Effects of fruit and vegetable consumption on plasma antioxidant concentrations and blood pressure: A randomised controlled trial
John JH., Ziebland S., Yudkin P., Roe LS., Neil HAW.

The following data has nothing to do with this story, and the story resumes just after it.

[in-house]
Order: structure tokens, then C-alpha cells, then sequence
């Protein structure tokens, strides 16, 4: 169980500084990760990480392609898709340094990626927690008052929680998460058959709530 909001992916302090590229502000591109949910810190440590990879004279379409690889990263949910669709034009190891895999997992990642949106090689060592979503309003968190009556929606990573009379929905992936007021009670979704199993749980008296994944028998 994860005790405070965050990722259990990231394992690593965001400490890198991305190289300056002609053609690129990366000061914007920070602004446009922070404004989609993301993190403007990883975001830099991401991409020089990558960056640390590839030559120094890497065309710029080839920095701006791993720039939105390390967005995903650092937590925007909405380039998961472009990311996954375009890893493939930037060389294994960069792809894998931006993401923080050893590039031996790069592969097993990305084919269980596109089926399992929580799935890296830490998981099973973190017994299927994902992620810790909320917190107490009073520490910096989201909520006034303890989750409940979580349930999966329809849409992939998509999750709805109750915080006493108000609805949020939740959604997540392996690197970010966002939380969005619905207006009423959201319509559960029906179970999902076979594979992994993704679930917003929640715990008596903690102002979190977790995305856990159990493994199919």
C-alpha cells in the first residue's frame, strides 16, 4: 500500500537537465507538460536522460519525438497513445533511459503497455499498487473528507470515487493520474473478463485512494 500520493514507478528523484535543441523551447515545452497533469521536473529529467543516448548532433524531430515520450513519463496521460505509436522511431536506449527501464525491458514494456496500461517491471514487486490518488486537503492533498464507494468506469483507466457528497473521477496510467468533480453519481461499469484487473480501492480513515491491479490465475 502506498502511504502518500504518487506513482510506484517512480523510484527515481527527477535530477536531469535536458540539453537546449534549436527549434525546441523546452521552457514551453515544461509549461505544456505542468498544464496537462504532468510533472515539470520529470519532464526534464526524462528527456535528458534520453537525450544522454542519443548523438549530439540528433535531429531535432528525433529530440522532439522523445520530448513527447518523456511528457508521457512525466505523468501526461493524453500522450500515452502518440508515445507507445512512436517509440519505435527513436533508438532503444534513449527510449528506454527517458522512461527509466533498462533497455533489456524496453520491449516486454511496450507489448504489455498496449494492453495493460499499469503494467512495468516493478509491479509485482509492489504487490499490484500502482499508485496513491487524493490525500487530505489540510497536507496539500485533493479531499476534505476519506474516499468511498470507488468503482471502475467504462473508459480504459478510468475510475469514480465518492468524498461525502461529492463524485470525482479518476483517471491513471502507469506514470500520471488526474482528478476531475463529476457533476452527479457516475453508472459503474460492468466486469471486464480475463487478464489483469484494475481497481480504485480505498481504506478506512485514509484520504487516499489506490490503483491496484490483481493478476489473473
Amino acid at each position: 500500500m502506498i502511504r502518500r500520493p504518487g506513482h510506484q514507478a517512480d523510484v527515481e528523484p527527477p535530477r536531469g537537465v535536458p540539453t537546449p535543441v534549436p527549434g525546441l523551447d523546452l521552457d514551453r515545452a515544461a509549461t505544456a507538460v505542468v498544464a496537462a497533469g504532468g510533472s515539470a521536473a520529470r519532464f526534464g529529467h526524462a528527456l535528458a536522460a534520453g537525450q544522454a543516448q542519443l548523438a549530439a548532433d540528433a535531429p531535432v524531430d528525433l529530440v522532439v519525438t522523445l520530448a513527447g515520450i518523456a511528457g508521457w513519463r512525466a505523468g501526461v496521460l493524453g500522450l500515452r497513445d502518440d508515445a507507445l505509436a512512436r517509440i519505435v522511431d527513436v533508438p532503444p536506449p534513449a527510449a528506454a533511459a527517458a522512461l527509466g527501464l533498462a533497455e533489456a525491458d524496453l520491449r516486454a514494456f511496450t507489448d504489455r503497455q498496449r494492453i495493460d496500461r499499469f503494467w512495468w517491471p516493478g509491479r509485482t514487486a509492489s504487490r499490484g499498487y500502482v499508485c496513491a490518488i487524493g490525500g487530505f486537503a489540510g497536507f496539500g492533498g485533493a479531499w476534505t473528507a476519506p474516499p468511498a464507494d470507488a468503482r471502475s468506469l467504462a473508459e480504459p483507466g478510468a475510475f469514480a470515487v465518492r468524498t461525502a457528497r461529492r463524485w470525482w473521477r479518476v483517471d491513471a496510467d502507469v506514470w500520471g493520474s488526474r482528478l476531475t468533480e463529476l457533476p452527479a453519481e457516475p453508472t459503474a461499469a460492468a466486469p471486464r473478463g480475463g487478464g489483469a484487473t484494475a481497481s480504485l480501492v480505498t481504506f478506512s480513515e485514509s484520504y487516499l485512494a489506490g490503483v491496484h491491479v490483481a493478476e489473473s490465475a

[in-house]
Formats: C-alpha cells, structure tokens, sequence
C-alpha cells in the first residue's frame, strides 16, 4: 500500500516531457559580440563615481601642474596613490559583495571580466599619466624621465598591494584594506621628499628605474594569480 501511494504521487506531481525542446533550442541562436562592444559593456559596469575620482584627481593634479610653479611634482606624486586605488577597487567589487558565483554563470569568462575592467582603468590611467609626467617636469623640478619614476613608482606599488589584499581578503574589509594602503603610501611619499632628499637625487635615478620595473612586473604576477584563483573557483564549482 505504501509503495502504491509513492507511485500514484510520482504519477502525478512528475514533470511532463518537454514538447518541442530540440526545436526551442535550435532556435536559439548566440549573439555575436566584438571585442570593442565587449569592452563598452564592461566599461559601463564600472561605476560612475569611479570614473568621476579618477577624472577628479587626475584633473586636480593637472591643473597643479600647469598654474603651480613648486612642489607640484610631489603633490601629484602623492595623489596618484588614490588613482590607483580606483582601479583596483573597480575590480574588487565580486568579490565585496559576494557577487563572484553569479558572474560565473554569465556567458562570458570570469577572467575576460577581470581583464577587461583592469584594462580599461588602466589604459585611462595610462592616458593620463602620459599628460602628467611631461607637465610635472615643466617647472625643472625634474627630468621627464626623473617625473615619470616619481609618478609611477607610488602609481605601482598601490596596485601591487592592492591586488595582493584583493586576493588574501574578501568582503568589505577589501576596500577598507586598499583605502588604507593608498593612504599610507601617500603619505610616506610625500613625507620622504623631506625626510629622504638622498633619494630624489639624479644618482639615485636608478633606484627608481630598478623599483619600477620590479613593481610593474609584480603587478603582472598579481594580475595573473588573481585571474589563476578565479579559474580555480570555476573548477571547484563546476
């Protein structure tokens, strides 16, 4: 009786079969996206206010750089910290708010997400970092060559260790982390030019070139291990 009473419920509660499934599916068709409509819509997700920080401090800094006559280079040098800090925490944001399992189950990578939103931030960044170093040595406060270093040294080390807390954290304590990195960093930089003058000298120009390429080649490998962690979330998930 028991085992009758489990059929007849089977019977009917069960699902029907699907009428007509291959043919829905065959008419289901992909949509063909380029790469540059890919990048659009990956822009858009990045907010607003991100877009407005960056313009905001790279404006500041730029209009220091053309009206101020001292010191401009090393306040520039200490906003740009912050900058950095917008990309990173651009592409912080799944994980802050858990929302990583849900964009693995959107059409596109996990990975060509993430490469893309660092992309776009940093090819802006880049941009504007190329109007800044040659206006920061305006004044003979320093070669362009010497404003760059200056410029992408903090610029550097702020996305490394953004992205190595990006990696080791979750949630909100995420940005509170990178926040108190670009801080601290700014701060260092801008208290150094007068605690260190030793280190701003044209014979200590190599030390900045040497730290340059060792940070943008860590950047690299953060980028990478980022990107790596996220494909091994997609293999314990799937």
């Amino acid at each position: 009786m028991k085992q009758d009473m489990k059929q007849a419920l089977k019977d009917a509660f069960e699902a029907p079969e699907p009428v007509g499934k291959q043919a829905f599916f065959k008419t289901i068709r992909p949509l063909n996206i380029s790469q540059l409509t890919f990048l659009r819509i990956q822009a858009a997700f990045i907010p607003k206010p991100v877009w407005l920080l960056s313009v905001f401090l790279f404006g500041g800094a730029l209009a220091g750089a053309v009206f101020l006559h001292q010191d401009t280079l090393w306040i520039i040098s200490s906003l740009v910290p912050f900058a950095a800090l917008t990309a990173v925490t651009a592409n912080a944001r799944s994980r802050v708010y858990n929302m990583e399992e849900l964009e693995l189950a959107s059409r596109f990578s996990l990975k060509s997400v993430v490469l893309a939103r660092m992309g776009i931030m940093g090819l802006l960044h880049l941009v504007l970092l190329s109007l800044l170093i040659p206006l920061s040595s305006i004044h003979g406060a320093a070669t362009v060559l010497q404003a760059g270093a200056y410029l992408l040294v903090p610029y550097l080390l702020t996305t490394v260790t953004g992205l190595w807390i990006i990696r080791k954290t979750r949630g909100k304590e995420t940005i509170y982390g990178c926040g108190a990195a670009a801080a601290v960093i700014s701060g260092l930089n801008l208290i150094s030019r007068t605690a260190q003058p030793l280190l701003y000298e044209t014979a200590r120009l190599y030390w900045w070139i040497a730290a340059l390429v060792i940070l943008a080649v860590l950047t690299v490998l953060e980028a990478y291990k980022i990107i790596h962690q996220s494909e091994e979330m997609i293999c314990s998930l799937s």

Background: High dietary intakes of fruit and vegetables are associated with reduced risks of cancer and cardiovascular disease. Short-term intensive dietary interventions in selected populations increase fruit and vegetable intake, raise plasma antioxidant concentrations, and lower blood pressure, but long-term effects of interventions in the general population are not certain. We assessed the effect of an intervention to increase fruit and vegetabl e consumption on plasma concentrations of antioxidant vitamins, daily fruit and vegetable intake, and blood pressure. Methods: We undertook a 6-month, randomised, controlled trial of a brief negotiation method to encourage an increase in consumption of fruit and vegetables to at least five daily portions. We included 690 healthy participants aged 25-64 years recruited from a primary-care health centre. Findings: Plasma concentrations of α-carotene, β-carotene, lutein, β-cryptoxanthin, and ascorbic acid increased by more in the intervention group than in controls (significance of between-group differences ranged from p=0.032 to 0.0002). Groups did not differ for changes in lycopene, retinol, α-tocopherol, γ-tocopherol, or total cholesterol concentrations. Self-reported fruit and vegetable intake increased by a mean 1.4 (SD 1.7) portions in the intervention group and by 0.1 (1.3) portion in the control group (between-group difference=1.4, 95% CI 1.2-1.6; p < 0.0001). Systolic blood pressure fell more in the intervention group than in controls (difference=4.0 mm Hg, 2.0-6.0; p < 0.0001), as did diastolic blood pressure (1.5 mm Hg, 0.2-2.7; p=0.02). Interpretation: The effects of the intervention on fruit and vegetable consumption, plasma antioxidants, and blood pressure would be expected to reduce cardiovascular disease in the general population.